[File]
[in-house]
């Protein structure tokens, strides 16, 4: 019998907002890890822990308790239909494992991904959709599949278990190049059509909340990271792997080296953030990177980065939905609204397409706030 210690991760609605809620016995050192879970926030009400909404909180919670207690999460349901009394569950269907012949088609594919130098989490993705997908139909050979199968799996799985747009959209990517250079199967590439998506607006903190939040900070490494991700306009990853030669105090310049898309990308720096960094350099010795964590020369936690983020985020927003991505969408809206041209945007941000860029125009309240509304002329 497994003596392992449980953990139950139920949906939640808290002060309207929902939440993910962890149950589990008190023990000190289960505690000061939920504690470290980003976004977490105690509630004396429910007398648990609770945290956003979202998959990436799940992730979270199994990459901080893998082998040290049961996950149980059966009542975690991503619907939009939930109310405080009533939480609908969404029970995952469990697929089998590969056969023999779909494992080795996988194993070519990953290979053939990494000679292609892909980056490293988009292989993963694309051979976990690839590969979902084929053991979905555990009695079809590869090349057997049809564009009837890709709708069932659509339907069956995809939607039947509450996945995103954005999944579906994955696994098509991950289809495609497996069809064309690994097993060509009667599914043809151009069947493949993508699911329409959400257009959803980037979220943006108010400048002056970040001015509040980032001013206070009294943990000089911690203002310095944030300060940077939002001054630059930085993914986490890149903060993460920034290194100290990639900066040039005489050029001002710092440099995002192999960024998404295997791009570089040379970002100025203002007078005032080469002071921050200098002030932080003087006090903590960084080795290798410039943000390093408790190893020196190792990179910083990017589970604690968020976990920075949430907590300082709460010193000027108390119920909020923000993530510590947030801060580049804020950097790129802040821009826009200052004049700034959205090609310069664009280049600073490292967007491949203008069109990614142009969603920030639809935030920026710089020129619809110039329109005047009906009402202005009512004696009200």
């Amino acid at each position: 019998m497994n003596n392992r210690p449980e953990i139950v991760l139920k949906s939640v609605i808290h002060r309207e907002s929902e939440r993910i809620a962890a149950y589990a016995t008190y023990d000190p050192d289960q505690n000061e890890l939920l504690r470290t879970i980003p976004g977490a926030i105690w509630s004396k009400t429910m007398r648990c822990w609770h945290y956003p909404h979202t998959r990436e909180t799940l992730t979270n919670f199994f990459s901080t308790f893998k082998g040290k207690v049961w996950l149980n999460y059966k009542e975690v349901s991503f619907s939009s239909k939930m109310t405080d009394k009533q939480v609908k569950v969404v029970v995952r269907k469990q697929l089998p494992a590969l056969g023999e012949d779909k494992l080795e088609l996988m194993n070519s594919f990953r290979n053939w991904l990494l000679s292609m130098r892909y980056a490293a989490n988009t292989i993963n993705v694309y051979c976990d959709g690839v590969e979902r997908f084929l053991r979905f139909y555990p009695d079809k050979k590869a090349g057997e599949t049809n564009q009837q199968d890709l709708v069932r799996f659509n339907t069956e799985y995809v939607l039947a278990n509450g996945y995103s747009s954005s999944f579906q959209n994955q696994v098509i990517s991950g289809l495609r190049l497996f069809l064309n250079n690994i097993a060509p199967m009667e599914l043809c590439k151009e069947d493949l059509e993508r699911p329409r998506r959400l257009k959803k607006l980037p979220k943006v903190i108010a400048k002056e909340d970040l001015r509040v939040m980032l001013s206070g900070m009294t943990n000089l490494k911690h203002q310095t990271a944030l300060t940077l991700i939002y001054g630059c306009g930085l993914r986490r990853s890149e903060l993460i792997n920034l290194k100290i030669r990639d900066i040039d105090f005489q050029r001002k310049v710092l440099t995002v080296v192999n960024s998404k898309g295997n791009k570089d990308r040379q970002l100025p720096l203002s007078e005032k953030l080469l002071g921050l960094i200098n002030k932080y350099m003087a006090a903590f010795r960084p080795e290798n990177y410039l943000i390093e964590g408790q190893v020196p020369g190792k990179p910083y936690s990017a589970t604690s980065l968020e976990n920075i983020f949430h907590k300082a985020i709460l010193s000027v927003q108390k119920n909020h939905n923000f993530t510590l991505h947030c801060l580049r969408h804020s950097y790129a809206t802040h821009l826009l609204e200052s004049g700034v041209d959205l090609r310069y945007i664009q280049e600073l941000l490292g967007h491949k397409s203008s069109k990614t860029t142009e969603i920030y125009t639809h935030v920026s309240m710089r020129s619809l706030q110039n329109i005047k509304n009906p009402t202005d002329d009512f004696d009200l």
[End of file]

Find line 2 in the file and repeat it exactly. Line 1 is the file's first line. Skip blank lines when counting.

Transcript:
């Protein structure tokens, strides 16, 4: 019998907002890890822990308790239909494992991904959709599949278990190049059509909340990271792997080296953030990177980065939905609204397409706030 210690991760609605809620016995050192879970926030009400909404909180919670207690999460349901009394569950269907012949088609594919130098989490993705997908139909050979199968799996799985747009959209990517250079199967590439998506607006903190939040900070490494991700306009990853030669105090310049898309990308720096960094350099010795964590020369936690983020985020927003991505969408809206041209945007941000860029125009309240509304002329 497994003596392992449980953990139950139920949906939640808290002060309207929902939440993910962890149950589990008190023990000190289960505690000061939920504690470290980003976004977490105690509630004396429910007398648990609770945290956003979202998959990436799940992730979270199994990459901080893998082998040290049961996950149980059966009542975690991503619907939009939930109310405080009533939480609908969404029970995952469990697929089998590969056969023999779909494992080795996988194993070519990953290979053939990494000679292609892909980056490293988009292989993963694309051979976990690839590969979902084929053991979905555990009695079809590869090349057997049809564009009837890709709708069932659509339907069956995809939607039947509450996945995103954005999944579906994955696994098509991950289809495609497996069809064309690994097993060509009667599914043809151009069947493949993508699911329409959400257009959803980037979220943006108010400048002056970040001015509040980032001013206070009294943990000089911690203002310095944030300060940077939002001054630059930085993914986490890149903060993460920034290194100290990639900066040039005489050029001002710092440099995002192999960024998404295997791009570089040379970002100025203002007078005032080469002071921050200098002030932080003087006090903590960084080795290798410039943000390093408790190893020196190792990179910083990017589970604690968020976990920075949430907590300082709460010193000027108390119920909020923000993530510590947030801060580049804020950097790129802040821009826009200052004049700034959205090609310069664009280049600073490292967007491949203008069109990614142009969603920030639809935030920026710089020129619809110039329109005047009906009402202005009512004696009200």